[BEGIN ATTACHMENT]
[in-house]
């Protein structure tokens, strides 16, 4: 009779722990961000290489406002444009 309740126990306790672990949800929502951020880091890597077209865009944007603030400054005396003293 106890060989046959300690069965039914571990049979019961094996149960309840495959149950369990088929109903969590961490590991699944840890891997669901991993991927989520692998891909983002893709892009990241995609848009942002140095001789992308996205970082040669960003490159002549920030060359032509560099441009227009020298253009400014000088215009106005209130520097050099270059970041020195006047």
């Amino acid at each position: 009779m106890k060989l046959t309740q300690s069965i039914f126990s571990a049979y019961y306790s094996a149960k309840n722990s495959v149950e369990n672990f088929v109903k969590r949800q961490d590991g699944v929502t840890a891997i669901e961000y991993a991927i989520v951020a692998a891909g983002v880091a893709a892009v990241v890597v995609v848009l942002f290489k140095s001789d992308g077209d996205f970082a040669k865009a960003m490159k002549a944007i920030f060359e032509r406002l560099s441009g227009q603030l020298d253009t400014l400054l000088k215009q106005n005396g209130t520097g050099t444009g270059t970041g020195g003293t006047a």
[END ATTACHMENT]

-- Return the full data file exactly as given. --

[in-house]
């Protein structure tokens, strides 16, 4: 009779722990961000290489406002444009 309740126990306790672990949800929502951020880091890597077209865009944007603030400054005396003293 106890060989046959300690069965039914571990049979019961094996149960309840495959149950369990088929109903969590961490590991699944840890891997669901991993991927989520692998891909983002893709892009990241995609848009942002140095001789992308996205970082040669960003490159002549920030060359032509560099441009227009020298253009400014000088215009106005209130520097050099270059970041020195006047």
């Amino acid at each position: 009779m106890k060989l046959t309740q300690s069965i039914f126990s571990a049979y019961y306790s094996a149960k309840n722990s495959v149950e369990n672990f088929v109903k969590r949800q961490d590991g699944v929502t840890a891997i669901e961000y991993a991927i989520v951020a692998a891909g983002v880091a893709a892009v990241v890597v995609v848009l942002f290489k140095s001789d992308g077209d996205f970082a040669k865009a960003m490159k002549a944007i920030f060359e032509r406002l560099s441009g227009q603030l020298d253009t400014l400054l000088k215009q106005n005396g209130t520097g050099t444009g270059t970041g020195g003293t006047a």